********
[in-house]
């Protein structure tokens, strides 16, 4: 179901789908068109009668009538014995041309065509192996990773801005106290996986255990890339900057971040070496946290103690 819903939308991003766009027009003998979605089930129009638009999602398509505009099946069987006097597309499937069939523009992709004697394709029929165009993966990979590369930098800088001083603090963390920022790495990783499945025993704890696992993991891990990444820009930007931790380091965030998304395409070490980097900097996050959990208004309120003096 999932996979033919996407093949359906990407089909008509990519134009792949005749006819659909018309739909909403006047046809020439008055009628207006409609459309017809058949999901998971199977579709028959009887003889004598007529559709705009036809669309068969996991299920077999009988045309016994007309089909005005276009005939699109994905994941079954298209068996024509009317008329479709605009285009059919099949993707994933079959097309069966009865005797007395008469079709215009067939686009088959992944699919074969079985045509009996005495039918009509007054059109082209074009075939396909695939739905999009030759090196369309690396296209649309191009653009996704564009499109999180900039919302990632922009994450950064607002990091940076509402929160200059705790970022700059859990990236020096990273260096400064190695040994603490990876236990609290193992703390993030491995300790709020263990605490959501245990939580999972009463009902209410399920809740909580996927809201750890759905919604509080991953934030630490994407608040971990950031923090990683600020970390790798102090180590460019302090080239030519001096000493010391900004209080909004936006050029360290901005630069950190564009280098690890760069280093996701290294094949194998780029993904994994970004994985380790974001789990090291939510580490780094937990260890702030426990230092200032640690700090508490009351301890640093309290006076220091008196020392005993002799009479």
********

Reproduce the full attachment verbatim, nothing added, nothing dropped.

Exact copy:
[in-house]
């Protein structure tokens, strides 16, 4: 179901789908068109009668009538014995041309065509192996990773801005106290996986255990890339900057971040070496946290103690 819903939308991003766009027009003998979605089930129009638009999602398509505009099946069987006097597309499937069939523009992709004697394709029929165009993966990979590369930098800088001083603090963390920022790495990783499945025993704890696992993991891990990444820009930007931790380091965030998304395409070490980097900097996050959990208004309120003096 999932996979033919996407093949359906990407089909008509990519134009792949005749006819659909018309739909909403006047046809020439008055009628207006409609459309017809058949999901998971199977579709028959009887003889004598007529559709705009036809669309068969996991299920077999009988045309016994007309089909005005276009005939699109994905994941079954298209068996024509009317008329479709605009285009059919099949993707994933079959097309069966009865005797007395008469079709215009067939686009088959992944699919074969079985045509009996005495039918009509007054059109082209074009075939396909695939739905999009030759090196369309690396296209649309191009653009996704564009499109999180900039919302990632922009994450950064607002990091940076509402929160200059705790970022700059859990990236020096990273260096400064190695040994603490990876236990609290193992703390993030491995300790709020263990605490959501245990939580999972009463009902209410399920809740909580996927809201750890759905919604509080991953934030630490994407608040971990950031923090990683600020970390790798102090180590460019302090080239030519001096000493010391900004209080909004936006050029360290901005630069950190564009280098690890760069280093996701290294094949194998780029993904994994970004994985380790974001789990090291939510580490780094937990260890702030426990230092200032640690700090508490009351301890640093309290006076220091008196020392005993002799009479």